Viet Garden

viet garden Viet Garden
Tel: +44 (0)20 7700 6040
Address: 207 Liverpool Road, N1 1LX
Cuisine Type: Vietnamese
Website: www.vietgarden.co.uk
roundel1 Viet Garden Angel

The word on the street is that Chinese is dead; and Thai ain’t looking so hot either. The new pretenders to the throne are Korean, which has recently starburst onto the London scene; and Vietnamese, which has always been quietly mooching around – usually a few noodle dishes tacked on to the end of a Chinese takeout menu. However, the Viet Garden on increasingly upmarket and gastronomically exciting Liverpool Road is one of those now heading up the revolution. Owned by the same family who had Viet Hoa in Dalston, it’s now a buzzing neighbourhood joint, although, curiously, without a garden.

It being a Friday evening, the buzzing continued unabated, rising to a frenetic crescendo at times, such was the liveliness of the punters, their chilli intake and those endorphin levels. The menu is long, but comprehensibly, divided into starters (around the £4 mark), noodle and non-noodle soups, non-soup noodles, salads and then protein divisions (mostly £7 – £9), including fish, squid and prawn, beef, pork, etc – you get the idea. Sounds complicated, but it’s not.

We plunged straight in with summer rolls, beef wrapped in betel leaves, and salted squid, having argued the merits of (and sadly decided against) a bowl of pho, that life-giving soup intrinsic to Vietnamese cuisine and culture. Summer rolls were light and fresh as a daisy, filled with crisp shredded vegetables and prawns, with a heady peanutty dipping sauce. The squid was more than the sum of its parts: meaty, slightly resilient pieces of lightly battered squid scattered with nibs and quills of spring onions and chillis to fire it right up. Beef in betel leaves proved to be darkly caramel-tasting seared beef wrapped in what looked like pink spinach, with a punchy end note.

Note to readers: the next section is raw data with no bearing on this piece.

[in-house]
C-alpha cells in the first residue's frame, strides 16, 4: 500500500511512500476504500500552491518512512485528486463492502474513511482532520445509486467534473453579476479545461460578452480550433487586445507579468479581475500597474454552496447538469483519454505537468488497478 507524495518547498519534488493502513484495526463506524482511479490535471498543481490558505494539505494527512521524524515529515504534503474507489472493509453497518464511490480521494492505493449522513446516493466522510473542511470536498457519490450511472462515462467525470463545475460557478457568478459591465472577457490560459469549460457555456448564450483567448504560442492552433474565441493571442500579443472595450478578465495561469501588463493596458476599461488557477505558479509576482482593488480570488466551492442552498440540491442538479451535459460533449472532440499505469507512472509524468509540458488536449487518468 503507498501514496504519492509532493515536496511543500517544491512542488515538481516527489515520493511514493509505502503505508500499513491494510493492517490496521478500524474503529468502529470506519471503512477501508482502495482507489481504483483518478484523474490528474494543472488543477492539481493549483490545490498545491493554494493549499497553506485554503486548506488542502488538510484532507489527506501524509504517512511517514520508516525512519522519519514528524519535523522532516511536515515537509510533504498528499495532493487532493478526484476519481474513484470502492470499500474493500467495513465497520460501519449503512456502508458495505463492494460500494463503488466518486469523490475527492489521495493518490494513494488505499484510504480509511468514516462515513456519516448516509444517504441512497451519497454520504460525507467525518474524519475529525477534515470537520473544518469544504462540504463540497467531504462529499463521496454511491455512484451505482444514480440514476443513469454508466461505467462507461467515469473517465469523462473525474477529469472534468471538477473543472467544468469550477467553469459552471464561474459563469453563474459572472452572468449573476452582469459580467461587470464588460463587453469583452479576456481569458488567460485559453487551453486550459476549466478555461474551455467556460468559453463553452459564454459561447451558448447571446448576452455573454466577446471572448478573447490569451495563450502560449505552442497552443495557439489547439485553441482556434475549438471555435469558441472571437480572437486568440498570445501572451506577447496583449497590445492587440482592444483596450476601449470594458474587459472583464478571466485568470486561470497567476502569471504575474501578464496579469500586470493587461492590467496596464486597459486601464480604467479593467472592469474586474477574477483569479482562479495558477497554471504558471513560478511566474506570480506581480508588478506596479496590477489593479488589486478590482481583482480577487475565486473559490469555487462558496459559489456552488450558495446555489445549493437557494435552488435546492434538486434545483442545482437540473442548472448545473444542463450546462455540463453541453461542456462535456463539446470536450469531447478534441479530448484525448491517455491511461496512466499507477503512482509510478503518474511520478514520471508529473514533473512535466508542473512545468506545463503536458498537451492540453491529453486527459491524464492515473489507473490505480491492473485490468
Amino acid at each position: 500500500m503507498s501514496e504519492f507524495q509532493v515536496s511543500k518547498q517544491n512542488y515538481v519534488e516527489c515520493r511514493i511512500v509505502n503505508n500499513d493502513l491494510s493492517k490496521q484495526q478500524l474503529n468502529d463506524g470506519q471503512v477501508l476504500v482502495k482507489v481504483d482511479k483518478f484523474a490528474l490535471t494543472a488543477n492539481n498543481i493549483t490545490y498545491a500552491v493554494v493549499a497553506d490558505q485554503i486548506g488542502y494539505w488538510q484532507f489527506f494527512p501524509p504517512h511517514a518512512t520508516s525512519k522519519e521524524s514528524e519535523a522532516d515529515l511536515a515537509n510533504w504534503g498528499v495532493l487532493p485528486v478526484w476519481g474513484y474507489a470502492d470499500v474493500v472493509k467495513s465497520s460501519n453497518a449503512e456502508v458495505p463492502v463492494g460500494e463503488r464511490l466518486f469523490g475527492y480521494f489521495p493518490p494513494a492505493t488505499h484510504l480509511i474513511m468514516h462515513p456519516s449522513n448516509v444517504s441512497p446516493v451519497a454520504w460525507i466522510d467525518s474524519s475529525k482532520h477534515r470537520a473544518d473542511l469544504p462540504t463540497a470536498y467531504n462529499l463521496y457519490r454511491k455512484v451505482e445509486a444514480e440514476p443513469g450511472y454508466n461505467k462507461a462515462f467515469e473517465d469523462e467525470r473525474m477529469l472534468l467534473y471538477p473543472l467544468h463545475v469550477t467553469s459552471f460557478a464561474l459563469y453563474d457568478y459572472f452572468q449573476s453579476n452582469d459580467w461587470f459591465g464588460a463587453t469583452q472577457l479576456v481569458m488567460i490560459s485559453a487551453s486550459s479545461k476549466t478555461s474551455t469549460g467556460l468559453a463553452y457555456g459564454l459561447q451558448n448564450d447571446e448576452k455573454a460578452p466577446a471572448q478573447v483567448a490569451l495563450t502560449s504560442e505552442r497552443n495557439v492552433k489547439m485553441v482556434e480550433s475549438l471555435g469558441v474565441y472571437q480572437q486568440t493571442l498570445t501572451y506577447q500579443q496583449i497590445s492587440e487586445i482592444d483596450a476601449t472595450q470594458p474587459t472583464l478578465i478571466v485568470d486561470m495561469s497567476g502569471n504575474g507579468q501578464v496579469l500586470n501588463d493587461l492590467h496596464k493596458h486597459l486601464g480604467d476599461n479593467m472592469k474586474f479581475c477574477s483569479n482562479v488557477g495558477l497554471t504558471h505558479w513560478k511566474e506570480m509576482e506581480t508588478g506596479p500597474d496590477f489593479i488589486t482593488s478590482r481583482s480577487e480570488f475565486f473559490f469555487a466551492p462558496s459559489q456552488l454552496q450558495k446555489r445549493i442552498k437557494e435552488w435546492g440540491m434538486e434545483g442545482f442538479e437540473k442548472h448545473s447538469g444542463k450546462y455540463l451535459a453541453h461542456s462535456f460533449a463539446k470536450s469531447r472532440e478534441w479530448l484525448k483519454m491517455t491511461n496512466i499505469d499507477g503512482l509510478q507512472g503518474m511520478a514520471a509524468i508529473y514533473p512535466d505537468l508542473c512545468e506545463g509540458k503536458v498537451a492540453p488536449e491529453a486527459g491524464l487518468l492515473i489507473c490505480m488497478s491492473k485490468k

Ploughing on: reasonably rare flash-fried cubes of Shaking beef, with a lightly astringent green salad; mega-prawns in chilli and lemongrass butterflied open to reveal fabulous sweet tender flesh in a tangy, zippily spicy sauce, soaked up by copious quantities of sticky steamed rice. Bun thit nuong, as unpronounceable as it was delicious, turned out to be a sizzling platter of spiced pork with more faintly vinegary noodles and crisp vegetables to lift and refresh.

The wine list is short, but sensible, with well-judged choices such as Gewürztraminer, for example, and very – maybe too reasonably – priced at £15 (house white is a positively skeletal £10). Service is friendly and slightly incredulously accommodating – ‘Not another bottle of wine?’ ‘Erm, yes please’ – if a little stretched at full capacity. Dinner for three, including wine, came to £75.

Obviously, the dire standard of Oriental cuisine in the capital has been hauled up by its bootstraps since the emergence of Alan Yau, and others of his ilk. But the morbidity of your average high street Chinese seems a curious option, when there is a perky Vietnamese alternative available. Vive la Revolution!

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